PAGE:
Another key insight from the report is the need for greater participation in IMM by different stakeholders, both internal and external. The report notes IMM can still be “quite top-down and internally focused”. Including a wider range of stakeholders creates opportunity but also increases complexity.

Buckland noted that foundations have started to move away from the “command and control” approach to IMM prevalent years ago, to one that allows for more involvement from stakeholders, including grantees or partners, but also from the communities that foundations “exist to serve”.

Finally, the report warns about some ‘blind spots’ in the areas of governance, impact transparency and inclusion, where more work needs to be done to “future-proof philanthropy”.

In particular, it focuses on the need to properly consider and incorporate diversity, equity and inclusion (DEI). IMM frameworks “are often developed based on the needs of the foundation and funder, rather than being sensitive or responsive to the communities they serve”, the report said.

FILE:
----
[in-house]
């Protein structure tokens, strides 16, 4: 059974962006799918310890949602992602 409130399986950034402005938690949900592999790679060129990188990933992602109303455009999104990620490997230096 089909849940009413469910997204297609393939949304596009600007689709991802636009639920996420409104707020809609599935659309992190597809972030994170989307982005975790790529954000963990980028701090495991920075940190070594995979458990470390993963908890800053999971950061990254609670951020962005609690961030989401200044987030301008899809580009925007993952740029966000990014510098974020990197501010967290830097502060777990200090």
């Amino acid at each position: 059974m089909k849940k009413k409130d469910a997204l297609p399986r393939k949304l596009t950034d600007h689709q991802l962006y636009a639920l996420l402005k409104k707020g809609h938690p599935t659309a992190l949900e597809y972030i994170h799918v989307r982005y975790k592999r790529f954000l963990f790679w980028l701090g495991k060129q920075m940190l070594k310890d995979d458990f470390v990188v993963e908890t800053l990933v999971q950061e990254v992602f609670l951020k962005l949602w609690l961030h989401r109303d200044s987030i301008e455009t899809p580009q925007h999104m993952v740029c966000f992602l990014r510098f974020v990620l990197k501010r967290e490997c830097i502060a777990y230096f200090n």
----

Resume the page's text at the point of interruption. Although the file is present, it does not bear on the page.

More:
“In general, what we see across Europe, is that foundations have a good long road to travel ahead in terms of diversity, equity, and inclusion,” said Buckland, adding that the concept of transparency and impact governance are also areas that need improvement. “That really comes to how impact data and information moves within foundations across different levels, and how impact is governed to ensure that the most impact is achieved for the resources that each foundation has.” 

Asked about tips for other foundations at different stages on the IMM journey, panellist Tinne Vandensande, senior programme coordinator and head of evaluation at the King Baudouin Foundation, highlighted the importance of creating space and time. As foundations grow, there is a risk they become “too operational and that we have not enough free time to create these spaces for really deep learning”, she said, adding it is in their DNA to be “reflective practitioners”, continuously updating the way they do things, and embracing and learning from failures.